The simple is necessarily deceptive. To the person who creates an impression of simplicity, nothing is simple. To the person who reaches for simplicity, it’s charged with complexities of past history, renunciation, and hope.
Consider the rear album cover of The Silos’ Cuba. A naked guy is playing an electric guitar on a rocky outcrop. (Let’s say it’s a Tennessee mountain setting, since the first track on the album is “Tennessee Fire”). This is not a man sprung from the rocks, raised by bears; we know he drove to this “pristine” site and took his clothes off to get into (or at least represent) a punning rock ‘n’ roll attunement with it. In fact The Silos will play a tastefully simplified rock ‘n’ roll on this album, one of the prototypes for what will later be called alt-country—a hip version of an idiom that drones and twangs to signify the simpler life.
Now consider the song content on the album. “Mary’s Getting Married” is typical. It’s about a friend of the singer’s named Mary getting married. Here’s how the guileless narrative goes:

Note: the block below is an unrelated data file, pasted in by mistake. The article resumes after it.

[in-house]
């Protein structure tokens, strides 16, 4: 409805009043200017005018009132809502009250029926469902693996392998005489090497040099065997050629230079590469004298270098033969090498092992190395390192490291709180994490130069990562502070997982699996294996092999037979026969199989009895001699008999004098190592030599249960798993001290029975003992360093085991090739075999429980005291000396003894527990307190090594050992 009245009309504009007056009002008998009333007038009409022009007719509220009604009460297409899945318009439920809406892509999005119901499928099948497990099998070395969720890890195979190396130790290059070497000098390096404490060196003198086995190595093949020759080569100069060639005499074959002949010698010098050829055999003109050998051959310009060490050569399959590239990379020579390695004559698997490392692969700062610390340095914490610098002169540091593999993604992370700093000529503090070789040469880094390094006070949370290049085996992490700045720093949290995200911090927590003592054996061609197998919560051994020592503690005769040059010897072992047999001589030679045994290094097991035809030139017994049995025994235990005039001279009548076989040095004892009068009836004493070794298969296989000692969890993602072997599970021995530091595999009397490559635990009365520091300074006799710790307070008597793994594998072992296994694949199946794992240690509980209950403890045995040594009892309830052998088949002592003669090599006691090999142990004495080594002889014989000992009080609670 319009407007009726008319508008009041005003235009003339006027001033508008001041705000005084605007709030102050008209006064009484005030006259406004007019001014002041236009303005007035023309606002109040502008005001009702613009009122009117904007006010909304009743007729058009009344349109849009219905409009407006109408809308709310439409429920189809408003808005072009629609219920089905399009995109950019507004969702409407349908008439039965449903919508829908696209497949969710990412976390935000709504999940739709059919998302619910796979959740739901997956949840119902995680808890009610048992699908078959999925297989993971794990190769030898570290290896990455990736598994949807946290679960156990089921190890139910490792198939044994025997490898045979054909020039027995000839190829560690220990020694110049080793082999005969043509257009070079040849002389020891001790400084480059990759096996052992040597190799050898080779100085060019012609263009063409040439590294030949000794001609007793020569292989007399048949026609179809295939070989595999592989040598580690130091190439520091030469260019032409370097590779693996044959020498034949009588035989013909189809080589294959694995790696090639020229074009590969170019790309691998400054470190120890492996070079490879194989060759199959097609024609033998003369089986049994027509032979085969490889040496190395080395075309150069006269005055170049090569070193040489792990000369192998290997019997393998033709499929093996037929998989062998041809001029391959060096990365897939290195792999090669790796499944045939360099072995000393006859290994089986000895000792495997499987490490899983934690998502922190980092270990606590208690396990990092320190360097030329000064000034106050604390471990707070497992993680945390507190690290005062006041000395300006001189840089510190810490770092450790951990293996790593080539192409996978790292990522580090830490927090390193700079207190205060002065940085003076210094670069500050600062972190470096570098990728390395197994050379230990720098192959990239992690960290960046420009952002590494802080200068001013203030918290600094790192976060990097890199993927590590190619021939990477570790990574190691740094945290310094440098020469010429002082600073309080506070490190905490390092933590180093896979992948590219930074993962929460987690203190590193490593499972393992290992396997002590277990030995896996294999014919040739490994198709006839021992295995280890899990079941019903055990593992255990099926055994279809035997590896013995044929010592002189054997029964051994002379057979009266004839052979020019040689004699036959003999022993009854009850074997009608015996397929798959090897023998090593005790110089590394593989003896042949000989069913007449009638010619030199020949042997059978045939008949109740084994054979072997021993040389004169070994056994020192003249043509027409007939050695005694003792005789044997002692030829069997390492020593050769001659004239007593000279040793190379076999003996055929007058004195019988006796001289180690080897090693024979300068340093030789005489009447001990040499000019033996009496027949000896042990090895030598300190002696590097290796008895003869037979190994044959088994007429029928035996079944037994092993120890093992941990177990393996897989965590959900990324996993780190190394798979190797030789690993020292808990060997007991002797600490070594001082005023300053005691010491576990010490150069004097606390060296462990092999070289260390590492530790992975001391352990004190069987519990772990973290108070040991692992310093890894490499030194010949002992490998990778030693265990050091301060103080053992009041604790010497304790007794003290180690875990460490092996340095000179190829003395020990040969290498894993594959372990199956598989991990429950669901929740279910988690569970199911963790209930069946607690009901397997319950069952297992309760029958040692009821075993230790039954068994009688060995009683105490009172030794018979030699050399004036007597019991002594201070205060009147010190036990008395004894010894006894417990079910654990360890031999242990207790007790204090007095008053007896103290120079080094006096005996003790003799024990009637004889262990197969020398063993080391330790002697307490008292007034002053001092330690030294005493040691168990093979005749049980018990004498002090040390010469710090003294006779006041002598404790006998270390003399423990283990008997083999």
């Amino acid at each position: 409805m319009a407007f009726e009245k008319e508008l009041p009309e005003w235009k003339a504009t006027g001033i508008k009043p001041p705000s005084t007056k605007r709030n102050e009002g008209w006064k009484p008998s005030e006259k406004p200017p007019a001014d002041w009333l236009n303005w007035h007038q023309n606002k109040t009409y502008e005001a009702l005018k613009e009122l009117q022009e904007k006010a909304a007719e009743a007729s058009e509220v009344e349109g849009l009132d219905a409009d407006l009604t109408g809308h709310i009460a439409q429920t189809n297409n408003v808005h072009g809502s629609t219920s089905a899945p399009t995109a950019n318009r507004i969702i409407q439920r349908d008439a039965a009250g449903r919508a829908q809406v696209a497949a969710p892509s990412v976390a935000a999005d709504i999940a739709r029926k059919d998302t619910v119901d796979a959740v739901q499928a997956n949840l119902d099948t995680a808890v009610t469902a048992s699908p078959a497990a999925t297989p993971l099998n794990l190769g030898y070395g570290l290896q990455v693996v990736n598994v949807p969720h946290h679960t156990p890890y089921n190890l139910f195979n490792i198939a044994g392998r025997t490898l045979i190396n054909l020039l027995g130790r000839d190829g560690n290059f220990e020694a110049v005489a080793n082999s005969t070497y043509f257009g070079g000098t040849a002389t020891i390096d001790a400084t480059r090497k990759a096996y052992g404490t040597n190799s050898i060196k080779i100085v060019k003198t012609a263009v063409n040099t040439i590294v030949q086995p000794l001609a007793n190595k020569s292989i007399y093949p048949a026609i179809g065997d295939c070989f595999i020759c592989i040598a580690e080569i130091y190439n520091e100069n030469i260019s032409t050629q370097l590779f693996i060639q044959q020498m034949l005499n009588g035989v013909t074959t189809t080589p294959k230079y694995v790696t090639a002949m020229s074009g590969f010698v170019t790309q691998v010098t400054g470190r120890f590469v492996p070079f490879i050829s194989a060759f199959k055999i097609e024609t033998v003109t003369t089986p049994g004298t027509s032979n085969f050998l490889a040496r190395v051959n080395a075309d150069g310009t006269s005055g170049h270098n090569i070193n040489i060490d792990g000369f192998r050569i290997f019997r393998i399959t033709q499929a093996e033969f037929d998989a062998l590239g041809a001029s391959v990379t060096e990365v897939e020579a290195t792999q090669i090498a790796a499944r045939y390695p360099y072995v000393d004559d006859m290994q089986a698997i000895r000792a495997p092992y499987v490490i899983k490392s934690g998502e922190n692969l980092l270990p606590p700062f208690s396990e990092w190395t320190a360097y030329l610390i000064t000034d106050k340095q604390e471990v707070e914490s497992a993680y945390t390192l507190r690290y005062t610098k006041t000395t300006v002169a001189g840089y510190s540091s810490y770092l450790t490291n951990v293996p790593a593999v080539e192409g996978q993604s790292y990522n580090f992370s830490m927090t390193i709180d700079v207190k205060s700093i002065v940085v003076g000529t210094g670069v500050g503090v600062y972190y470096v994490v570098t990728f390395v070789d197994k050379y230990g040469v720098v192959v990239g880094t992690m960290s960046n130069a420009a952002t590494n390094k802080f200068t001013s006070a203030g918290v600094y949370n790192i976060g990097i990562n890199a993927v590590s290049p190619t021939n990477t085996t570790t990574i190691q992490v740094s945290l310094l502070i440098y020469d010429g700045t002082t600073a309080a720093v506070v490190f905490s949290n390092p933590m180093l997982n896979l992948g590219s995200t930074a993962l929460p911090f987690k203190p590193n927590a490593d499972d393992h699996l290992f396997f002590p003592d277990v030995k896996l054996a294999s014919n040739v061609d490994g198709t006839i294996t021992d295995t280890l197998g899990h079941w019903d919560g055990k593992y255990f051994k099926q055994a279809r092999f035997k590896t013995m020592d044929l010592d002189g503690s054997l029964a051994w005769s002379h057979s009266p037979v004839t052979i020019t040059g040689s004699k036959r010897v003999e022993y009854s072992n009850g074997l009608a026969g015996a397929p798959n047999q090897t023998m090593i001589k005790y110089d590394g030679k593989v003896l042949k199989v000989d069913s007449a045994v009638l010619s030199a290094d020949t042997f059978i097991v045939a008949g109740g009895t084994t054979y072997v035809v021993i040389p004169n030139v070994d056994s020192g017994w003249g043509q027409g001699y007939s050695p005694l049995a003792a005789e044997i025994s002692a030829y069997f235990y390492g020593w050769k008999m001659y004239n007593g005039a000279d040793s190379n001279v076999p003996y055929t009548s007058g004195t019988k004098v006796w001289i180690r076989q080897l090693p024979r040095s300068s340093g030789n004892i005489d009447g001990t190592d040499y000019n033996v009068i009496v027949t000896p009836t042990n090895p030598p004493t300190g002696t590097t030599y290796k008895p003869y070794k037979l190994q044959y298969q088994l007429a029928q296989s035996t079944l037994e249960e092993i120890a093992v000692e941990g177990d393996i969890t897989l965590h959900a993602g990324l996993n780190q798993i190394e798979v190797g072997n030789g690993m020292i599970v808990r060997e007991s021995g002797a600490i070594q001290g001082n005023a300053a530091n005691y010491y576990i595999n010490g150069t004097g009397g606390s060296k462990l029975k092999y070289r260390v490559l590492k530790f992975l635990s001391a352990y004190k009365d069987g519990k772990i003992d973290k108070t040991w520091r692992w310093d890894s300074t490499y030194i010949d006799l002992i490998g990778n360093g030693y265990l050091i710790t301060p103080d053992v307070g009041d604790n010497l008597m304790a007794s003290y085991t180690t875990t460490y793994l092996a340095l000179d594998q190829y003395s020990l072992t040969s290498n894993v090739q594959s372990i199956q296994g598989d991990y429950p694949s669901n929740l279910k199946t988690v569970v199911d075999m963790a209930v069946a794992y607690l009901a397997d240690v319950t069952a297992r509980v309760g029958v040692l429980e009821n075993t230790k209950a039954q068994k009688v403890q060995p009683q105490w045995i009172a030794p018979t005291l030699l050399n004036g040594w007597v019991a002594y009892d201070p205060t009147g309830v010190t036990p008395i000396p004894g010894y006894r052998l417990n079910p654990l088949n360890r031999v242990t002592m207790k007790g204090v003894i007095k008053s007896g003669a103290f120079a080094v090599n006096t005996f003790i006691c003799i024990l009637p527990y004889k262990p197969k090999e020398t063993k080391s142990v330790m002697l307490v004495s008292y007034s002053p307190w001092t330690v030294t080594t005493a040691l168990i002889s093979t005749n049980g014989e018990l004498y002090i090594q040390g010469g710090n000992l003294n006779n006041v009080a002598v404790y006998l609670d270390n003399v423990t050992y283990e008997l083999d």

Mary’s getting married on March 15th
Up in Vermont at her family’s house
Mary’s getting married to her man Jonathan
They’re gonna stand up there, try and speak with great care
Then they’ll lift their heads, holler in the air
I do, I do
At the end of the third verse, “I do!” is really hollered and is marvelously exuberant.
This was the reason for the stripping down: partly to make the point that actually getting married is greater than any cute wedding song, but mostly to gain energy in blasting like wind funneled through the narrow gate of just this thing—leaving a lot behind, and maybe coming into a lot. It’s the simplest sentence in the English language, and the fullest with implications.
And that’s all I’ll say about that.